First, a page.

This is the second song I am sharing here (see Katrina Blows In) from a home video session my friend and I did the other night as we prep for possible open mic nights.
This song is called Beacon in the Night and we wrote it together for our old band, The Sofa Kings. John wrote the music and I wrote the lyrics. The song is about someone seeking out their loved on in the midst of uncertainty and how even as the world puts up barriers, you need to keep looking and keep the light on for them. You need to become their beacon in the night.
Here is the first of three songs that my friend, John, and I have been practicing for a local open mic night. This one — called Katrina Blows In — was written in the aftermath of the hurricane and I performed it at huge fundraising concert that my school put on to support survivors. I was trying to get at a first-person narrative of someone stuck up on the roof.
I’ll share the other two videos in the coming days.
My friend, George Mayo, posted these two movies at his Vimeo site and they just blew me away. I love the use of sticky notes for stopmotion but I also love the documentary view of creating the movie with sticky notes, too.
This is another chapter in my comics about my life in music. It has to do with a time when my friends and I would plug in our assortment of ratty amplifiers and do our best to sound loud. Not necessarily good … but loud.
A personal goal this summer is to create a friendly website for parents and families and students to provide an overview and an insight into my writing/reading/technology classroom. I have had handouts and I even have an html document that I link off our classroom blog. But it was so darn ugly and just text that I could barely look at it.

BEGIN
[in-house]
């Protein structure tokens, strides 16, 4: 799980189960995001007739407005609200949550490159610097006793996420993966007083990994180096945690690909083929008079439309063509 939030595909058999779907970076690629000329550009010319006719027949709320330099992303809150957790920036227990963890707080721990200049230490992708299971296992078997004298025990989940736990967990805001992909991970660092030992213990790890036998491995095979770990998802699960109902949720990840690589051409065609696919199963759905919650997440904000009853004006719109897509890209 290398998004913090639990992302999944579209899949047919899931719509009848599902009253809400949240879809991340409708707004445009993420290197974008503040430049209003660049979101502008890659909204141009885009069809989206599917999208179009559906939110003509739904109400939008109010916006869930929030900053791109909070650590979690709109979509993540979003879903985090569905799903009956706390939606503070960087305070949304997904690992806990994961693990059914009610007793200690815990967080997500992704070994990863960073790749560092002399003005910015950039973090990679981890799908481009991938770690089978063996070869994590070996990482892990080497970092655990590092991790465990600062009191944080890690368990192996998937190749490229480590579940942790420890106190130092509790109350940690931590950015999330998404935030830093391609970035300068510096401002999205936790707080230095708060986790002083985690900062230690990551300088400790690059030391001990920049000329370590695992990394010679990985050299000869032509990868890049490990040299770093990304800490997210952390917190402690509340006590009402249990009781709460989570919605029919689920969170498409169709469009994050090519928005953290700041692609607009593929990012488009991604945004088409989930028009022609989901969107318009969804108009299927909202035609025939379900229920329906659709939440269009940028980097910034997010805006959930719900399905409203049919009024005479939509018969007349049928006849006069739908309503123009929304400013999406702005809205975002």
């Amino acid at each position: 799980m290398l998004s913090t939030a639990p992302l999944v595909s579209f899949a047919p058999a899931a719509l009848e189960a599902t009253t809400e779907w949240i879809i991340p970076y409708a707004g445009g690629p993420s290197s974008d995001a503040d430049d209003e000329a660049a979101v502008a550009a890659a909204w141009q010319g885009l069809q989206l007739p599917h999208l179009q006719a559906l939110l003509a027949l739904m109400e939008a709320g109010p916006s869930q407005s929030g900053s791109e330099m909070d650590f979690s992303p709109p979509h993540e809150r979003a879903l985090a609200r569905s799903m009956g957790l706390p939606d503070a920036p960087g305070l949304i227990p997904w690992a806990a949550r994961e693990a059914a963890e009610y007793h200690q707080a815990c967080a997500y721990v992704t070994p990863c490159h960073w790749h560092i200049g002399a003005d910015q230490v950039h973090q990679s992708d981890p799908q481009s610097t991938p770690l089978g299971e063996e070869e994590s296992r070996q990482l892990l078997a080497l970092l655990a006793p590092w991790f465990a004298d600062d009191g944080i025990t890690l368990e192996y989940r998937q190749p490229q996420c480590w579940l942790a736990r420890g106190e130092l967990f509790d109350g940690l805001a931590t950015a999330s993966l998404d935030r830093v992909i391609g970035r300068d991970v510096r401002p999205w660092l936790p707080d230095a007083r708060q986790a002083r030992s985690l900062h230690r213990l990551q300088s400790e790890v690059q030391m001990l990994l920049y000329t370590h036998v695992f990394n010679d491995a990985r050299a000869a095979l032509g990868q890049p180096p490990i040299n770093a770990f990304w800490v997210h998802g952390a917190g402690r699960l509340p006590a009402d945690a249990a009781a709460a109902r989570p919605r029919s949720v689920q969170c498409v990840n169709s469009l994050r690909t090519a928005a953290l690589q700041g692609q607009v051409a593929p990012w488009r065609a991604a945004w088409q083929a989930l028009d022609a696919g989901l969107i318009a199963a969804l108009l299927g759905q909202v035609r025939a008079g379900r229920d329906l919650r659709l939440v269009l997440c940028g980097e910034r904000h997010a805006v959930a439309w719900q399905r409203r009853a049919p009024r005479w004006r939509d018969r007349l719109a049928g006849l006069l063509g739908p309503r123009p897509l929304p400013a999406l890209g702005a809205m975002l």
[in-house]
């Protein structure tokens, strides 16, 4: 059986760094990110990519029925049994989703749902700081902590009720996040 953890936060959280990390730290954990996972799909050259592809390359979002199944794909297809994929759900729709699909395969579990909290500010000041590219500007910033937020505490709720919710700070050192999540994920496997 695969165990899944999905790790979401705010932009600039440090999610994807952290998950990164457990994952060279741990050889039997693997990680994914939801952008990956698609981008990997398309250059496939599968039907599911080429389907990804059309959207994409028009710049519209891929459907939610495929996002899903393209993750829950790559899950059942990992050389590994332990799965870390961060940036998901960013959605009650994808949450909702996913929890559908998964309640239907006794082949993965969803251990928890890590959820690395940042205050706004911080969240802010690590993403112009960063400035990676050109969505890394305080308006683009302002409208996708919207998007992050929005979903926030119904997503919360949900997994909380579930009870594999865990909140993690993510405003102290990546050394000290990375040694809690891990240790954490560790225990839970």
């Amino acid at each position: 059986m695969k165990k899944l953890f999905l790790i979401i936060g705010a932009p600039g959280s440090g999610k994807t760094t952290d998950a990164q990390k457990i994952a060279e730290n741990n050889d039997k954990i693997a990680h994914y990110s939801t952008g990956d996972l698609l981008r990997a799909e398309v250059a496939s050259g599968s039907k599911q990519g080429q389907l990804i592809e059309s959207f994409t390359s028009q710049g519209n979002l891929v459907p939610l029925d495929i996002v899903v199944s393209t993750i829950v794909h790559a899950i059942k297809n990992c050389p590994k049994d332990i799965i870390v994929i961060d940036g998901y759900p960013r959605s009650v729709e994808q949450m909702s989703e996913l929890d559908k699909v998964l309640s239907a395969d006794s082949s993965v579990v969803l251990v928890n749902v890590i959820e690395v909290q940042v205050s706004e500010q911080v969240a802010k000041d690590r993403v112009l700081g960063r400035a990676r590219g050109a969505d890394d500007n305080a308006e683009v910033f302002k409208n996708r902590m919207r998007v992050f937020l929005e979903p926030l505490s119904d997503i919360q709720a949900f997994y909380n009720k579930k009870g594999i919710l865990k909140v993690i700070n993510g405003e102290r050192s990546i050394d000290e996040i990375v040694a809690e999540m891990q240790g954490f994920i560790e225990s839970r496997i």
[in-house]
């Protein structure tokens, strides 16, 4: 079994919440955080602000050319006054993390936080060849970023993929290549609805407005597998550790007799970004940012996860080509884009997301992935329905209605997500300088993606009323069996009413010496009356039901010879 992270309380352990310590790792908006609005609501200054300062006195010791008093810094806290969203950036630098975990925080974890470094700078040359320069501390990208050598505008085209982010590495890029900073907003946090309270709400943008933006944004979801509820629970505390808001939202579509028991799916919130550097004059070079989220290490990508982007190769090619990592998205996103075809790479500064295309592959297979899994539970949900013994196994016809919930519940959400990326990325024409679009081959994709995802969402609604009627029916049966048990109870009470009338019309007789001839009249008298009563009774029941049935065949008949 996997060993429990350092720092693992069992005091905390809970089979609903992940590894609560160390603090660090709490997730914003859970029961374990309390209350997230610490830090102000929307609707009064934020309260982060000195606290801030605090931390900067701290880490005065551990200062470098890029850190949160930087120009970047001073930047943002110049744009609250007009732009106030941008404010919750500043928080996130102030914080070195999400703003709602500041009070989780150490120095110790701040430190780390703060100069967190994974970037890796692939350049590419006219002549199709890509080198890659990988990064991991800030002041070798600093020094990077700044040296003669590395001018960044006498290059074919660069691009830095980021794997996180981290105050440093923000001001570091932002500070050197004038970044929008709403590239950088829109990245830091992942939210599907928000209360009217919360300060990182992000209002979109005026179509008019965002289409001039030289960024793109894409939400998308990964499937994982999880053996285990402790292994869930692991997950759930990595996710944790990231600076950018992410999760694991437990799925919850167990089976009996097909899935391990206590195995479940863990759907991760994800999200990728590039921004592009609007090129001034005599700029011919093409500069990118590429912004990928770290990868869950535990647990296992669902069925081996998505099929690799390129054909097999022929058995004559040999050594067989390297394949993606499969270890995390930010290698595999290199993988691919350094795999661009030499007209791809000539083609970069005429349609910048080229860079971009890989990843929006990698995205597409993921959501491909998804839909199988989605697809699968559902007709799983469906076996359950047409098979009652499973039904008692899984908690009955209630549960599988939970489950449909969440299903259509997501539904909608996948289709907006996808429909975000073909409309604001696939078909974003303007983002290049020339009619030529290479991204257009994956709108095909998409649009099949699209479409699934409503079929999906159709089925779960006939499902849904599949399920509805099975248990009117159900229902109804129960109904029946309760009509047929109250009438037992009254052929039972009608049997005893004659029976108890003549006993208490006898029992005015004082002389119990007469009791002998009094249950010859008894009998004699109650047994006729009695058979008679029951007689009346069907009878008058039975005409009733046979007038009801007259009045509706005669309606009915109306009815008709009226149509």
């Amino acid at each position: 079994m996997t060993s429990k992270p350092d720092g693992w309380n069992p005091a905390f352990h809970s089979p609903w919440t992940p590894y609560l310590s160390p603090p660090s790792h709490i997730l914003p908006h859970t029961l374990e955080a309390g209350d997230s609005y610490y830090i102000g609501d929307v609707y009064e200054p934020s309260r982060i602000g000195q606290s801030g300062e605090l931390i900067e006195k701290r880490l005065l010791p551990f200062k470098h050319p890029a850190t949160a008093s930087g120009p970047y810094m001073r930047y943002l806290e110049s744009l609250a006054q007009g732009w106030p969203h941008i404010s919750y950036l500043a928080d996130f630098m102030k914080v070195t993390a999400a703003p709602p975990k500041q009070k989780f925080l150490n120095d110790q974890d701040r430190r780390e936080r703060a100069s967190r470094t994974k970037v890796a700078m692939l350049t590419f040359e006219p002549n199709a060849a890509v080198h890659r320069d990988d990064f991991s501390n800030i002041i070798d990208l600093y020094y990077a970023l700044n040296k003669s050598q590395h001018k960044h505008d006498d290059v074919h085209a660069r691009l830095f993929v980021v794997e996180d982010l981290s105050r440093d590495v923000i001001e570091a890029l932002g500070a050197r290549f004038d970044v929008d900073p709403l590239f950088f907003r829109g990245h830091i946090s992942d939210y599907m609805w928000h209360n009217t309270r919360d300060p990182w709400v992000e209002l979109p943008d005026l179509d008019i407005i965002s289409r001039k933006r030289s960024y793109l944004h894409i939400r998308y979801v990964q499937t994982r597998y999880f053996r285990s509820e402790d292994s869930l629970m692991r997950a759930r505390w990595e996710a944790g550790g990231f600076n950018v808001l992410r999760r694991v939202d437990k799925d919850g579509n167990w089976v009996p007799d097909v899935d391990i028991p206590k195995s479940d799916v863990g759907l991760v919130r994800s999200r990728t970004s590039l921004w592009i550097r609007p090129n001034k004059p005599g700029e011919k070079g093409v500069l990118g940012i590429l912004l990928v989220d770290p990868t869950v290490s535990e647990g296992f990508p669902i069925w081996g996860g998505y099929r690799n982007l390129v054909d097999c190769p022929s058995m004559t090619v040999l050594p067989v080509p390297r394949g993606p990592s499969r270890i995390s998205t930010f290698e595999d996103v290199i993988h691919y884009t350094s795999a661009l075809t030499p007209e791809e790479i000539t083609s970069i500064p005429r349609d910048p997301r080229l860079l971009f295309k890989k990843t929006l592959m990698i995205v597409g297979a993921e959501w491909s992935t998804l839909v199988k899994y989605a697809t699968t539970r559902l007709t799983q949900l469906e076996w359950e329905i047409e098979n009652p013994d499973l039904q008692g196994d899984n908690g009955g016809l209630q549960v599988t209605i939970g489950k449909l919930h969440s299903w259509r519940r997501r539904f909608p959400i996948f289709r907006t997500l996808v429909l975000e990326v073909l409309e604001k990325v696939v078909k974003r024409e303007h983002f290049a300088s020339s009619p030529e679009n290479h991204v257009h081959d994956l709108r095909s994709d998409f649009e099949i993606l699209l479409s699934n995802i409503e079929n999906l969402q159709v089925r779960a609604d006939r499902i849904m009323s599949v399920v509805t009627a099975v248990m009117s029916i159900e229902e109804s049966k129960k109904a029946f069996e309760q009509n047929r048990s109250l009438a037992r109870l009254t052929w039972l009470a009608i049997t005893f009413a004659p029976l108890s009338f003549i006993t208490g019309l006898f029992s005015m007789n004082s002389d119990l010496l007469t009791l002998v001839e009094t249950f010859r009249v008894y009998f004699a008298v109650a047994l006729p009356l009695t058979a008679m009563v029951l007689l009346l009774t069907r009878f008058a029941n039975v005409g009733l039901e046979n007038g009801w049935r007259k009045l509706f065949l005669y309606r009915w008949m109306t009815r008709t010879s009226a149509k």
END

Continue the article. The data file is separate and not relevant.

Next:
So, I am in the process of creating a website that will provide links to handouts and showcase student examples from the past. It’s pretty cool. I’ll write more about how I am doing it at another time and my thoughts on trying to keep a design in mind as I do it.
On the homepage, I want to provide a philosophical rationale for writing and what I believe. I am trying to distill it away from jargon. Here is my first draft and any comments on editing, deleting or adding to it is most appreciated.
Mr. Hodgson believes:
Writing is an important and critical way for students to learn by processing their ideas into coherent form;
Writing should be done across various curriculum areas and not taught in isolation;
Students should write for various audiences, including just for themselves, just for the classroom and sometimes, for the world;
Technology can be a useful tool for composing various forms of writing and media;
Writing should be authentic and have meaning for students so that they can make connections between school and the world outside of school;
Group projects not only draw on the strengths of all students but also allow students to learn to work cooperatively;
Art elements and the concept of design play a role in the way that young people compose writing and other media;
Reading quality books and storiesof various genres provide an insight into the writing process and allow students to reflect, connect and utilize critical thinking skills;
All students can succeed and improve as writers if they are willing to put in the time, creativity and effort.
I know I am a Google fan and I know I say that with a critical eye because I worry that at any moment, Google could turn from being my techno friend to my techno enemy. For now, though, I like Google. Here is an example: I love to create my own iGoogle homepage and change it all the time with new widgets and new themes.
I need change to keep me happy. A new friend in my Twitter network who also integrates comics into his classsroom noted something about new themes for iGoogle using Comics. Well … now you are talking my language and there are a load of new themes for the homepage. Just click and you have recreated your homepage with new artwork. Amazingly simple.